By Steven M. Nadler
Three normal bills of causation stand out in early smooth philosophy: Cartesian interactionism, occasionalism, and Leibniz's preestablished concord. The individuals to this quantity learn those theories of their philosophical and old context. They handle them either as a way for answering particular questions concerning causal family and of their relation to each other, specifically, evaluating occasionalism and the preestablished concord as responses to Descartes's metaphysics and physics and the Cartesian account of causation. Philosophers mentioned comprise Descartes, Gassendi, Malebranche, Arnauld, Leibniz, Bayle, l. a. Forge, and different, much less recognized figures.
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Extra info for Causation in Early Modern Philosophy: Cartesianism, Occasionalism, and Preestablished Harmony
Some we have mentioned already, while others will be apparent to most readers. The similarities must not be exaggerated. Our main point at the moment is that the similarities that exist are not inconsequential, and that they take on added significance when one compares the possible roles of Spinoza and Malebranche in Leibniz's thinking about causation and parallelism at this point in the latter's development. -115tive answers about the date of Leibniz's first formulation of the preestablished harmony.
And finally in our soul as the cause of the motion of body, although we cannot understand the manner of the causing" (A vi. 1, 286-87). ) Ibid. -101and preestablished harmony, we turn now to an evaluation of their details. The order of presentation is altered, so as to work through the topics in something like the temporal order in which they become relevant in Leibniz's philosophical development. We begin, then, with Kabitz's view of Leibniz as a very young man, in the year 1667. Without attempting a full documentation, which would in any case take us beyond the bounds of the present project, let me propose that Kabitz, if he is really serious about finding not only a possible Cartesian influence but also a full-blown interactionist dualism in the "New Method," is almost certainly mistaken.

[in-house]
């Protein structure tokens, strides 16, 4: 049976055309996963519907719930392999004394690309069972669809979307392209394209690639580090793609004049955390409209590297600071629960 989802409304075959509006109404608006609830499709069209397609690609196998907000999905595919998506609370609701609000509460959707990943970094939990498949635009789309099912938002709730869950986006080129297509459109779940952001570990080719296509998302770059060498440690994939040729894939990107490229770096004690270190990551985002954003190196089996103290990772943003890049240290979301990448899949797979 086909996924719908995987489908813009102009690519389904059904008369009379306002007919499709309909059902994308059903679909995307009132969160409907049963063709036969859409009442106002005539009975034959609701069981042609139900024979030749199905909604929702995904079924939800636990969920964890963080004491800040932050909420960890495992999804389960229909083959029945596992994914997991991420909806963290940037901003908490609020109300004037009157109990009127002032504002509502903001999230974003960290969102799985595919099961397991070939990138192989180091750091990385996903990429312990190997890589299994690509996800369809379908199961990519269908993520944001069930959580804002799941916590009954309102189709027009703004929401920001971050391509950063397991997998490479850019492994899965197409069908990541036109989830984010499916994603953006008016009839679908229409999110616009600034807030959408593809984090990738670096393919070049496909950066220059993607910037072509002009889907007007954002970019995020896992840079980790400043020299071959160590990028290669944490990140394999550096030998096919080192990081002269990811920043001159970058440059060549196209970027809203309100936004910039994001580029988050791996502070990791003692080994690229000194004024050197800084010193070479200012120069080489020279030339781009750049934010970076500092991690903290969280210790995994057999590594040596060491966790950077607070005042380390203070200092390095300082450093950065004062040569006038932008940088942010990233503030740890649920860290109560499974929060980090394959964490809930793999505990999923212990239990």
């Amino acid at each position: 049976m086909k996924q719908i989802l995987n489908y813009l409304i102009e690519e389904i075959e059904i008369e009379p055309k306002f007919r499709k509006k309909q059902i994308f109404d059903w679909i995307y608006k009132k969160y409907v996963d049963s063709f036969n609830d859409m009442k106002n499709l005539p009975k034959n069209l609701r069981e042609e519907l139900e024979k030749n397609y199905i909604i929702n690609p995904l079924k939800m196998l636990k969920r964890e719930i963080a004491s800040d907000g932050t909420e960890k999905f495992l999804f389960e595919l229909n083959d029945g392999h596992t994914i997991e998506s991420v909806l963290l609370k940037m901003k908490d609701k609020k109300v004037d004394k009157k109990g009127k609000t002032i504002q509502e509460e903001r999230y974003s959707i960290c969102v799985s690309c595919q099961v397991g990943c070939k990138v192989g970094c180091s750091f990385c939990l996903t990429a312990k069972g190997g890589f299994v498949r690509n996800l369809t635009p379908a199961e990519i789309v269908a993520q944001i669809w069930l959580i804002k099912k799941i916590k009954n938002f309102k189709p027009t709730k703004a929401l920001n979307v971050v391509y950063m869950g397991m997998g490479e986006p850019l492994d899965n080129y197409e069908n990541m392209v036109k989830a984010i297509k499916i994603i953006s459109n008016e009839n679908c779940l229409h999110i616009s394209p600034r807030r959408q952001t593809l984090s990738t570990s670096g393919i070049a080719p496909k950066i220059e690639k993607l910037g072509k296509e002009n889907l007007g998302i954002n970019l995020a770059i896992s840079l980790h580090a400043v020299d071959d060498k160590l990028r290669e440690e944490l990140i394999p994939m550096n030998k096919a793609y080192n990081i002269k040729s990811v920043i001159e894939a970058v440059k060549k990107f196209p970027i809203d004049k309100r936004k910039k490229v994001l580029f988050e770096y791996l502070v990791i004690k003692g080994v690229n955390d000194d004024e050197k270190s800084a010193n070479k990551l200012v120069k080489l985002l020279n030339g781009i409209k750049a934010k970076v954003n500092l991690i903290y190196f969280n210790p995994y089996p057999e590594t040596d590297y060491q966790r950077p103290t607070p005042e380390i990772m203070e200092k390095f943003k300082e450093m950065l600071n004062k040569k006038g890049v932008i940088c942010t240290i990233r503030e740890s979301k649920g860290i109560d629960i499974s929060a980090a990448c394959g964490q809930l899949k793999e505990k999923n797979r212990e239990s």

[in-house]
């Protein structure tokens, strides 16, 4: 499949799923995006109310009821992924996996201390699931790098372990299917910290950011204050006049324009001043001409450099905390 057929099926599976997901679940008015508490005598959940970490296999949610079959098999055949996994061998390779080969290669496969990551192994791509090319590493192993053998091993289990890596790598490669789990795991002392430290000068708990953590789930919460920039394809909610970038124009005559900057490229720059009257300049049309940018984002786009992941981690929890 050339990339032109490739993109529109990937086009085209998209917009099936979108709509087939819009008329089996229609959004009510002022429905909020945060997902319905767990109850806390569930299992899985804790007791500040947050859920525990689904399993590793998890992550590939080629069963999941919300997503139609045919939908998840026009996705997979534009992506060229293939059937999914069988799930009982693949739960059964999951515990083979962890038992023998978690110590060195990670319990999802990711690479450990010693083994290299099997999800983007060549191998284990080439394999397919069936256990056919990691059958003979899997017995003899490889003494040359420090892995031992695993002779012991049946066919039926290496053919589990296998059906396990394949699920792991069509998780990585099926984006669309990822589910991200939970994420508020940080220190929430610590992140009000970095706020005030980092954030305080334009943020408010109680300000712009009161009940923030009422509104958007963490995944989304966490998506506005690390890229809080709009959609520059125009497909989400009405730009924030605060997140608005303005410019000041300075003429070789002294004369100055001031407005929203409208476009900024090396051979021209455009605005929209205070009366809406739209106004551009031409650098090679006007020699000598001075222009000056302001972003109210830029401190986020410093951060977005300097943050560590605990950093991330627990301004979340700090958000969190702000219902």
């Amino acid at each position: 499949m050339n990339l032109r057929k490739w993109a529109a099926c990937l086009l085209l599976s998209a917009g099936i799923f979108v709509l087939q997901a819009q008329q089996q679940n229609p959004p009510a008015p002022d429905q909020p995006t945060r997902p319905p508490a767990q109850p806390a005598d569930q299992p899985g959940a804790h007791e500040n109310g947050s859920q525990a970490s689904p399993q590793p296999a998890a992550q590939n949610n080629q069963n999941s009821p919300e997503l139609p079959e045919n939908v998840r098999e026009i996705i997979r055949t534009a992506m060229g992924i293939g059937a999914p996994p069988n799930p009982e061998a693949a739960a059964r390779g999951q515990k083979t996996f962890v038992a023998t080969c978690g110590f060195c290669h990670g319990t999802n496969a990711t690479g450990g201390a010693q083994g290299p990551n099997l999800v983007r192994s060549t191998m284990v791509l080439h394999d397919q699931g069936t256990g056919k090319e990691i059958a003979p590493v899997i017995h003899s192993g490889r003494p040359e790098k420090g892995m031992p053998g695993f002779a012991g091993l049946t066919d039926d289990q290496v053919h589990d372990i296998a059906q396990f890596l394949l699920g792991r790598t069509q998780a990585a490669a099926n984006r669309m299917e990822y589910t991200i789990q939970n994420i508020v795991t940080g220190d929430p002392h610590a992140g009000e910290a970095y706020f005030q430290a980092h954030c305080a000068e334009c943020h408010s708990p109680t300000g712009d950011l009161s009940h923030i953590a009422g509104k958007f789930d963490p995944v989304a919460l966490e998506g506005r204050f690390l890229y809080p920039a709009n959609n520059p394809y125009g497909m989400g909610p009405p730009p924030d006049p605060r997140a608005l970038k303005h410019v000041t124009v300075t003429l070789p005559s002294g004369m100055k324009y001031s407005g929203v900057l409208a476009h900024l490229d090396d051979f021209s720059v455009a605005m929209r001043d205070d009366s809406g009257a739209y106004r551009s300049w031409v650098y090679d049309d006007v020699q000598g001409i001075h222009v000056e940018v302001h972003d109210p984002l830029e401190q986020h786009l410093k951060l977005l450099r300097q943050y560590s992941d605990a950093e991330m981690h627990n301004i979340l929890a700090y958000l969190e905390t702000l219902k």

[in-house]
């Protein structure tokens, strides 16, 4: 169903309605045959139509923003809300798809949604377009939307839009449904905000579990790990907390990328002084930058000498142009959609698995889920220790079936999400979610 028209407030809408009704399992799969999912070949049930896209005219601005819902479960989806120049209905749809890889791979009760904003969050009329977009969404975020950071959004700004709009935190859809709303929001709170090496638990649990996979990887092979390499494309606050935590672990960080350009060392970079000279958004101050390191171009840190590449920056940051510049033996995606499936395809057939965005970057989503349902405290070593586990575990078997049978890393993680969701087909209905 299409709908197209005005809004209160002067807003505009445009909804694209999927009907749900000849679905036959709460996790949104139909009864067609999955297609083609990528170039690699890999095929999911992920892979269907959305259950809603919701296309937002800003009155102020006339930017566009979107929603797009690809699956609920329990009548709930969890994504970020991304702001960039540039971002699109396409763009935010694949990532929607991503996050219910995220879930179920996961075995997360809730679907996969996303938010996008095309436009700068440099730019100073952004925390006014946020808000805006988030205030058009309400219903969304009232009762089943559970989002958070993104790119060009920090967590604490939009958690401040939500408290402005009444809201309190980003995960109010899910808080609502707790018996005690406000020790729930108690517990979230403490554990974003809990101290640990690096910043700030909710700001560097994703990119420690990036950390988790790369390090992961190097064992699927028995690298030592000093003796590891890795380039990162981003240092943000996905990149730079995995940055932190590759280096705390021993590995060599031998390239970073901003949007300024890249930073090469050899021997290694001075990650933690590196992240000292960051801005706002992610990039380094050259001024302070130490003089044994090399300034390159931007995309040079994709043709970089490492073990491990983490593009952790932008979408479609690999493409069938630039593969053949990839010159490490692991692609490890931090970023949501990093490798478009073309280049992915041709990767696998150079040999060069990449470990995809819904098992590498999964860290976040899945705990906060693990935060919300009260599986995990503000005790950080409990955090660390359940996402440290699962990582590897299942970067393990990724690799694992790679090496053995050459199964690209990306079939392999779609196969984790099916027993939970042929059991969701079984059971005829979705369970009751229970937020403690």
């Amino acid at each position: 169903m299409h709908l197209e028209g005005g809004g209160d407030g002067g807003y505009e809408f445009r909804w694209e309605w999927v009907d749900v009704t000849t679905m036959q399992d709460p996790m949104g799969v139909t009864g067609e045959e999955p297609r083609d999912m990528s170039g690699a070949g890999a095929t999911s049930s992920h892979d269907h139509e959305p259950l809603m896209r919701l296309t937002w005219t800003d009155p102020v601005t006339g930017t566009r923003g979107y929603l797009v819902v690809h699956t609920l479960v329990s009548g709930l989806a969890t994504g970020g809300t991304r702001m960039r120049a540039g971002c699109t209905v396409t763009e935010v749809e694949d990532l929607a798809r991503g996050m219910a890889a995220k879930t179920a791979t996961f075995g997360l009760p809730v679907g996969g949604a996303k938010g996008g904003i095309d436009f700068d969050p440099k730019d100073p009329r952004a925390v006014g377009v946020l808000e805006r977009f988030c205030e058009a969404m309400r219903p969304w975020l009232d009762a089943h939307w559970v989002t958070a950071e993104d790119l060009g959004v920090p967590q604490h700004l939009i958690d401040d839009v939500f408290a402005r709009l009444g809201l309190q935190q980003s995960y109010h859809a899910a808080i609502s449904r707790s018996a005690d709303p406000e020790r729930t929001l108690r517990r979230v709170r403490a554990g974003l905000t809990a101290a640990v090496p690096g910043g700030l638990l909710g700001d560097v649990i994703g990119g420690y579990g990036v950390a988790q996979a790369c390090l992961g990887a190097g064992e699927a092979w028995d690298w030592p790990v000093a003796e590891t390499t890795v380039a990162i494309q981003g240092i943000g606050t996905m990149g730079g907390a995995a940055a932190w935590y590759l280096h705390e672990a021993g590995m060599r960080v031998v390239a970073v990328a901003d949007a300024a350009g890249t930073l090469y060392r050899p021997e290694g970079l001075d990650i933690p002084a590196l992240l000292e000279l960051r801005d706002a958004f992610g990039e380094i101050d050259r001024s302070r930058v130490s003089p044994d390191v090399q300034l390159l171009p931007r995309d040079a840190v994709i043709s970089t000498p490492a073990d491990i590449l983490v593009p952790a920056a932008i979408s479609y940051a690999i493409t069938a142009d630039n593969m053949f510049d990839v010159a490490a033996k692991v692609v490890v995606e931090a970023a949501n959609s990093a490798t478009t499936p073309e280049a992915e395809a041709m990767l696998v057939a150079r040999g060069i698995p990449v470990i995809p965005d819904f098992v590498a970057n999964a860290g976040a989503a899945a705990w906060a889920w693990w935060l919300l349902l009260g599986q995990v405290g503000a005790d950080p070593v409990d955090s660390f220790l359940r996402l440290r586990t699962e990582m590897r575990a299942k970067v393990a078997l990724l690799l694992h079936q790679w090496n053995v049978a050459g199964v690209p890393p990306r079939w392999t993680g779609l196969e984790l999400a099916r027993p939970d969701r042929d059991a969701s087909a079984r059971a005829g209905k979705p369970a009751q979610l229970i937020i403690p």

Leibniz says, I judge that it is not so much that our mind acts on things as that God [acts on things] according to his will. 58 We saw this earlier in Belaval's hands, as evidence that Leibniz rejected the mind's action on body. But that use takes into account only half of what this passage has to offer. If we ask in response to the first half of Leibniz's statement, why then does our arm go up when we will to raise it, ____________________ 58 A ii. I, 487. I have consulted with a specialist on Latin from the Renaissance onward in connection with the translation of this passage.
Causation in Early Modern Philosophy: Cartesianism, Occasionalism, and Preestablished Harmony by Steven M. Nadler